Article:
Sometimes its not easy being a creative agency. One of our greatest challenges is working with a cross-section of types of clients with more or less idea about their brand, their competitors and their stakeholders. So we asked ourselves 'what is creativity and brand strategy and can they play nicely together?". The result was digested down into how we look to help clients through our creative process.
Take a look and tell us what you think...
Most often, it is an evolution rather than a revolution that needs to take place. With this in mind we have developed a process to dovetail creativity into a brand strategy.
The creative process and design output
Phase 1. Clarification
Know the client and their brief: The first step in developing a brand design is to ensure that all aspects of the briefing process are fully understood and agreed upon. Even the most prescriptive briefing document and process can leave some room for interpretation.
Know the clients stakeholders: Identifying the key stakeholders that are important to an organisation’s success is critically important for the design process. Inevitably their work will be the subject of corporate communications strategies and it is essential that stakeholders’ needs are considered throughout the design process. Identifying and understanding those needs are a critical success factor for the commencement of the design process.
Competitor positioning: It is important to know visually how your competitors have positioned their brand in order to create a differentiation in the pool.
Phase 2. Inspiration
In order to generate a pool of different ideas you need to be: spontaneous, risk-taking, intuitive and improvisational. In this mindset exploring and pushing the boundaries of the brief more fully. We will present the research and three sets of concepts, for each of the following approaches, compliant, evolved and impactful.
At this stage designs are presented to a ‘core’ team before sharing with multiple stakeholders.
Phase 3. Incubation
It is essential to leave the work for a period of time for reflection and consideration. You must expect difficulties, trust yourself to find a way round them, and not be panicked into adopting a weak solution. Few people realise that some ideas take time to hatch, and see difficulties and indecision as a sign of failure.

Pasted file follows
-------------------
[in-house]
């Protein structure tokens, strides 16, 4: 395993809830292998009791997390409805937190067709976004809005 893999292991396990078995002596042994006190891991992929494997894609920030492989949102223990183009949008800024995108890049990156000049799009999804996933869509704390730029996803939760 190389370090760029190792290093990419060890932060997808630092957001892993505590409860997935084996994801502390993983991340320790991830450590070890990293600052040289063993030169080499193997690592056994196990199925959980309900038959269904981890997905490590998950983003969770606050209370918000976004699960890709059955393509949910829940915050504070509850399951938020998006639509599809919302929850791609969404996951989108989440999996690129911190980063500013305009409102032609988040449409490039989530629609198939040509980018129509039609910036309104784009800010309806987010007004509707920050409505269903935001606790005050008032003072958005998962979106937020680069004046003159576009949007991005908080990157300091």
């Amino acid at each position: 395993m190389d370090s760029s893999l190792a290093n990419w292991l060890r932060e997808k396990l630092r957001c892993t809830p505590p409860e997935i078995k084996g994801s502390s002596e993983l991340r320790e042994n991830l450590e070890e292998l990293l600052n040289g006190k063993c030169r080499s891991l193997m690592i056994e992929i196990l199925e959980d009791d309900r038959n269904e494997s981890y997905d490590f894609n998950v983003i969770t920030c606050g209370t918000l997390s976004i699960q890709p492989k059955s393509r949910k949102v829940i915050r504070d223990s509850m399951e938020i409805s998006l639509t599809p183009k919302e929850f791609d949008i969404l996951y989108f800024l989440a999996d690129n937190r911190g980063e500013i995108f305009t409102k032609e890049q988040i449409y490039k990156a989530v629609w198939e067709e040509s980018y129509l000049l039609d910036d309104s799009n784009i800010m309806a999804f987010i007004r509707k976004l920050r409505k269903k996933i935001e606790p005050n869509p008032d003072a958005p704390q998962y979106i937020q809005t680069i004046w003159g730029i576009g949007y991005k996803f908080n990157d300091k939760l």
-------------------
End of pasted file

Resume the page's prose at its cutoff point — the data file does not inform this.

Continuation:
Phase 4. Distilation
In order to choose your best ideas from the inspiration and incubation phase you need to be positive, strategic, and intrepid. That is Judgmental, but optimistic about where each idea might take you. Clear about where you want the ideas to take you, and daring enough to take on original ideas. You need to be realistic but ready to take on challenges. Common mistakes are to choose ideas which are familiar and well worked out instead of those that will best achieve your intentions.
Phase 5. Evaluation
In order to improve earlier work you need to be critical, positive and willing to learn. Self-critical but positive about your vision of how the work could be, and your ability to do this. You must see weaknesses as opportunities to improve, and to learn.
When the core team is satisfied with the design concepts then more template examples are developed and made available for presentation to ‘buy in’ workshops and from here, into the finished assets.
We know the above is not a one size fits all solution, but we hope it gets us and our clients to think about what we need to deliver exceptional results that deliver on their business needs.
First published by us in Feb 2014